Nick Bidwell’s Notes From Germany: End of An Era Looming At Bayern Munich

After almost a half-century there as a player, general manager and latterly club president and head of the supervisory board, the ever-colourful Uli Hoeness is thought to be preparing to step aside from his leadership roles.

According to reports in the Bild tabloid, Hoeness will not be seeking to renew his presidential mandate at Bayern’s AGM in November and though the 67-year-old will remain a member of the supervisory board, his days of vociferously calling the shots are effectively over.

Hoeness has refused to comment on the ensuing torrent of speculation about his future. In a short and sweet statement to Kicker magazine, he asked the media to be patient. “On August 29, I will inform  the board of my decision. Up until then, there will be no official communique from me.”

Loud, proud and intensely committed to his club’s well-being, Hoeness was without peer as an administrator. If Bayern are now a major ‘brand’ in the world game, it’s mainly down to him. A 24/7 hands-on operator, a pioneer in commercial income streams and uncompromising defender of his organisation’s interests. He was the bullish force of nature in Bayern’s corner. Loved and loathed in the country at large. But never ignored.

For all his energy, drive and passion for Bayern red, the writing has been on the Hoeness wall for quite some time. His imprisonment in 2014 for tax evasion was a major blow to his credibility and at last year’s AGM, he was bitterly attacked by Bayern fan Johannes Bachmayr, who accused him of making a string of misguided personnel calls and running a “one-man show”.

In many ways this episode was the beginning of the end for Hoeness at Bayern. Bachmayr’s eleven-minute rant garnered applause a plenty. Hoeness later would try and fail to elicit an apology. The once omnipotent Uli no longer held sway.

The Frankfurter Rundschau newspaper have even gone as far as to claim that Hoeness has been under pressure to step down from other club big-wigs, including executive vice-chairman Jan-Christian Dreesen, sponsorship and merchandising guru Andreas Jung and global strategy director Jorg Wacker. Their considered opinion? That the Hoeness approach to the business side of things was thoroughly out of date.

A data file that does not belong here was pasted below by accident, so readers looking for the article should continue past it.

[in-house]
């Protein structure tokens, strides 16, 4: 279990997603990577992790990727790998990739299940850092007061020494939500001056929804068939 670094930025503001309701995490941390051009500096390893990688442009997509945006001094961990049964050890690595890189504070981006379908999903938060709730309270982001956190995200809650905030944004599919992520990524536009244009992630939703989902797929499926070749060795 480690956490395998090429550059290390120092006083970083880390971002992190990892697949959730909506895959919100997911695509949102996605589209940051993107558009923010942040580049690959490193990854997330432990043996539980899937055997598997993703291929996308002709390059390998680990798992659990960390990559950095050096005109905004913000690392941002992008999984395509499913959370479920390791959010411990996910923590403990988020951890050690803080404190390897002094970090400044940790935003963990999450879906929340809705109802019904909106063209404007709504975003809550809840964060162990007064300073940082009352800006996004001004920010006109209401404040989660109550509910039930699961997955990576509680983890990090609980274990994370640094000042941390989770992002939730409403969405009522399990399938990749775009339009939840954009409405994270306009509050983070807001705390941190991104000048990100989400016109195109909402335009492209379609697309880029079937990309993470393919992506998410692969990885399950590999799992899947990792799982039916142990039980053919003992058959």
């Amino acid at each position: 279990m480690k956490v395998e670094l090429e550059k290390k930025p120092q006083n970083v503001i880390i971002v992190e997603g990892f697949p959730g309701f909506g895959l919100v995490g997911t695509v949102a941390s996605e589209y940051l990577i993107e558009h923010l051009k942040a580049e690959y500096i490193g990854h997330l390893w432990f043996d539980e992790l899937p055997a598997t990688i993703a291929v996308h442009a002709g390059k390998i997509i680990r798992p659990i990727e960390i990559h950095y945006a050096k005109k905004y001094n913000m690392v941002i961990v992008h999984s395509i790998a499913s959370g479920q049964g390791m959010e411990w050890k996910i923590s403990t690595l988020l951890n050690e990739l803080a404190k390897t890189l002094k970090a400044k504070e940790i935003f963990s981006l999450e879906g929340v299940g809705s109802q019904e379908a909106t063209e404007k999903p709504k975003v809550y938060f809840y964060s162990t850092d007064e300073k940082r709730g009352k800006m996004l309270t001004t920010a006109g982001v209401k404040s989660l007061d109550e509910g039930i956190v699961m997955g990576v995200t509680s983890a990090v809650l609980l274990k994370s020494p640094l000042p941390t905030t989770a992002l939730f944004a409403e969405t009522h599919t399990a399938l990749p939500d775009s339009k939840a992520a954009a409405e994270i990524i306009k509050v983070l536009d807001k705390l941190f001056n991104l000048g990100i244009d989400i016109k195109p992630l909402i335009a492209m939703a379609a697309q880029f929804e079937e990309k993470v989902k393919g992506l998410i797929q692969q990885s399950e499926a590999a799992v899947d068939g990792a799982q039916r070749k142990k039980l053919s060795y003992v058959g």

Hoeness’ successor as president is likely to be former Adidas CEO Herbert Hainer, who has served on the Bayern board since 2002. Like his good friend Hoeness, he is the son of a butcher. Football can be a bloody affair at the highest level.

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What We Learned This Week

1. Reus’ recognition.

Dortmund skipper and attacking midfielder Marco Reus has been named Germany’s Player of the Year for 2019. He was in fine fettle for the Bundesliga runners-up last term, scoring 17 goals and setting up another twelve. Young Leverkusen schemer Kai Havertz and Bayern Munich full-back Joshua Kimmich came second and third in the poll respectively.

2. To be Franck.

If Bild are correct, Eintracht Frankfurt currently are weighing up the pros and cons of a swoop for ex-Bayern wing-wizard Franck Ribery. Eintracht apparently have made contact with representatives of the 36-year-old and are keen to bring in the Frenchman on a performance-related single-season deal. Ribery, however, would prefer a two-campaign agreement.

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